Classic Album Review
They only pressed one thousand copies of The Shaggs’ Philosophy of the World and nine hundred of them disappeared before anyone important had the chance to hear it.
The group was made up of Dot, Betty and Helen Wiggin and they never even wanted to be in a band. Their father, Austin, made them form a band, decided that they didn’t need to learn to play properly to be musically free and forced them to practice all day, every day locked in the family basement anyway.
Austin would help them settle on a song and then he would make them rehearse it until he thought it was perfect. It was him who gave the band the name “The Shaggs” too.
And at first glance, Philosophy of the World is possibly every bit as bad as that sounds. And if you read the comments on YouTube, you’d realize that many people never get further than a first glance.
The Wiggin’s sisters do not have easy to listen to voices, the guitars are not well made and appear never to have encountered “in key”, even Helen’s drums have no real rhythm.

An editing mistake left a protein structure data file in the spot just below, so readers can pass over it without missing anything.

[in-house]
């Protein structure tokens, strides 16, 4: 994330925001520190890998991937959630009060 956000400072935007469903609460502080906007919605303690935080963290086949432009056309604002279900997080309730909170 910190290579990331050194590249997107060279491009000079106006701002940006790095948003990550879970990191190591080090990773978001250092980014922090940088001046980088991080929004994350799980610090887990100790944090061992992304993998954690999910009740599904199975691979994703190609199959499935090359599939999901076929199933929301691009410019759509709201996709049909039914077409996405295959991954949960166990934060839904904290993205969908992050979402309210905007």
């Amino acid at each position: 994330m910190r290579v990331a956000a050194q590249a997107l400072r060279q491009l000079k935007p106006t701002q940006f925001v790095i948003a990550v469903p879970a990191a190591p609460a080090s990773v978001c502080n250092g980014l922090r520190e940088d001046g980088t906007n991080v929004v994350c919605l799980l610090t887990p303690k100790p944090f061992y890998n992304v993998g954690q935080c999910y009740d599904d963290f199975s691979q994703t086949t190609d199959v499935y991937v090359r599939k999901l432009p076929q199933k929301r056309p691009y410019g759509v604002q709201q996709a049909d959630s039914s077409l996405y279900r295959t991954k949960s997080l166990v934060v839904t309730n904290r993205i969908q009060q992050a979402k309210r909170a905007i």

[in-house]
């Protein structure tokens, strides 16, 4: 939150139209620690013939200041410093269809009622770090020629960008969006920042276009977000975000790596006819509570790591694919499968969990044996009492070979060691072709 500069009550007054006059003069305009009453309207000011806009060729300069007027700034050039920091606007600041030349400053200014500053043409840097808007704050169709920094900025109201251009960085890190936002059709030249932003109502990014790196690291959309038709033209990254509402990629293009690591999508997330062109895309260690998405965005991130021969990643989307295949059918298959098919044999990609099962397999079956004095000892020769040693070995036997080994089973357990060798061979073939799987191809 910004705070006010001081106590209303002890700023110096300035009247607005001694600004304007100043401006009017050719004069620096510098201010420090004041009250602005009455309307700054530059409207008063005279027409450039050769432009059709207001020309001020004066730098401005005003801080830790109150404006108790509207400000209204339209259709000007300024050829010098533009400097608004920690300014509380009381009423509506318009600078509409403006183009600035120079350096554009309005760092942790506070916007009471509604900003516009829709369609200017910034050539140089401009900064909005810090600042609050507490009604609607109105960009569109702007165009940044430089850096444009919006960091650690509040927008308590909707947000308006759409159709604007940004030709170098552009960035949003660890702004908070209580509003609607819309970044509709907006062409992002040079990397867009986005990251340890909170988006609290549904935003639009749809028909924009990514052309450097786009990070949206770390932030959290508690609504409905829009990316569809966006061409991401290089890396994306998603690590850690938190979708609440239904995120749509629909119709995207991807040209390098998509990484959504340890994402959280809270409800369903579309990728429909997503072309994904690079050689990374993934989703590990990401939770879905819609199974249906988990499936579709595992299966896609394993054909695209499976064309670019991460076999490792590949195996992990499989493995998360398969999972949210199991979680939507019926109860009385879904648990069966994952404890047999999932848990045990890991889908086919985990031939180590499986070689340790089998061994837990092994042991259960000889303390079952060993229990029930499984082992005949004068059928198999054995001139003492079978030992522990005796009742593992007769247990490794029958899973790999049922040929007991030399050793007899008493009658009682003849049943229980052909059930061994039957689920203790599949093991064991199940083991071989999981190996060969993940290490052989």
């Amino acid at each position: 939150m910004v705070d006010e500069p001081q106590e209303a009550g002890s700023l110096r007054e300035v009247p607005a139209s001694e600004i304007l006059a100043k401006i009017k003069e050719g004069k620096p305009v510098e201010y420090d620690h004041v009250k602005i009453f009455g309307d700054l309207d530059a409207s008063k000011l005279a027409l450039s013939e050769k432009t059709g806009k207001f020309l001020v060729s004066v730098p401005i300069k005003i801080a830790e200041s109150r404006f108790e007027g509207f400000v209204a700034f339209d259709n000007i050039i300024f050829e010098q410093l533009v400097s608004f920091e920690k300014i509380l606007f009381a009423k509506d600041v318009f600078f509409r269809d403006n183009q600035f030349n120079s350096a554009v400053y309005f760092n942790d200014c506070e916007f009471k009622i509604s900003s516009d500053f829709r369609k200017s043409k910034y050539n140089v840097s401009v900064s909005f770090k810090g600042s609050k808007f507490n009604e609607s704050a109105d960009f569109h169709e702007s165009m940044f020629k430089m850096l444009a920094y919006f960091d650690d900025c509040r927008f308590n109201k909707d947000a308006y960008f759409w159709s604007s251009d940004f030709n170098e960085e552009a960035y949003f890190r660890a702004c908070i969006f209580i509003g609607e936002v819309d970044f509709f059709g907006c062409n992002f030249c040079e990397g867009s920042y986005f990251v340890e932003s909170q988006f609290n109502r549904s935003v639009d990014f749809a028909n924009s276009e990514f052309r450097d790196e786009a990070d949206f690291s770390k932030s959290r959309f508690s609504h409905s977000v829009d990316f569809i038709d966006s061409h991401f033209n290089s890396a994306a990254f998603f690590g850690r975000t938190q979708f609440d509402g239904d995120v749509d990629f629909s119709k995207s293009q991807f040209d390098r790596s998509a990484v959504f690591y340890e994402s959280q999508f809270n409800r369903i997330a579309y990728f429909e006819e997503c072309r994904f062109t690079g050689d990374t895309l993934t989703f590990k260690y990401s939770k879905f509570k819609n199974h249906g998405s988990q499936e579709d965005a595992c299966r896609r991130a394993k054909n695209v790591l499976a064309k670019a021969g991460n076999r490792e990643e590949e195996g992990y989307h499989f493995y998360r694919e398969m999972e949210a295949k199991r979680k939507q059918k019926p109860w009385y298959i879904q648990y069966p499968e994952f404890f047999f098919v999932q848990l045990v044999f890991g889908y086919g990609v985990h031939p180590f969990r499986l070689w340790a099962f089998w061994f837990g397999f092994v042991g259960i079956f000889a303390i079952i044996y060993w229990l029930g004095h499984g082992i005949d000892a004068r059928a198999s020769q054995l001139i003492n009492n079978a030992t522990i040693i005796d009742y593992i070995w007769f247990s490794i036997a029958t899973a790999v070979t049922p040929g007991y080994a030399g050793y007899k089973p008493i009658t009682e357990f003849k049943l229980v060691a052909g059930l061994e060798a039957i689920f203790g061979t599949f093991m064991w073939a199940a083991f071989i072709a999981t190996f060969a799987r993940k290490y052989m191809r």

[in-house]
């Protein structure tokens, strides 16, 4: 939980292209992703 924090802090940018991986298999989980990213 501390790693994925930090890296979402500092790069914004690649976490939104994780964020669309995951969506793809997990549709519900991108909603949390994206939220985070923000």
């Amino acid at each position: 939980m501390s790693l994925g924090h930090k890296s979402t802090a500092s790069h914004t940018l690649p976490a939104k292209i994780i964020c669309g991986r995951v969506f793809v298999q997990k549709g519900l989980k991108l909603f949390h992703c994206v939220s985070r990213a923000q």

But that’s not the point, and that’s not why Philosophy of the World is a much, much better album than the bio would suggest, the lyrics are a dark testament to the unhappy nature of the girls’ upbringing.
And in 1980, when the album was unexpectedly re-released it was brought to a whole new audience, who not only loved it, but proclaimed it ahead of its time.
Kurt Cobain, in fact, said that this album was one of the five greatest records of all time, and no, he wasn’t joking.
You’ll have to experience it for yourself and you’ll have to work a little harder than you might with other albums, but this is a truly great record.
Check out our other album reviews here.
The first time Nicholas went to a live gig, 31 years ago, it turned out to be an Iron Maiden secret gig and he became hooked on the music scene. He was one of the founding writers for Astro Zombie a heavy metal and new world techno-inspired zine and his interview with Rob Caggiano of Anthrax brought in over 300,000 readers. He’s based out of Southeast Asia now, but his love of music is as strong and diverse as ever.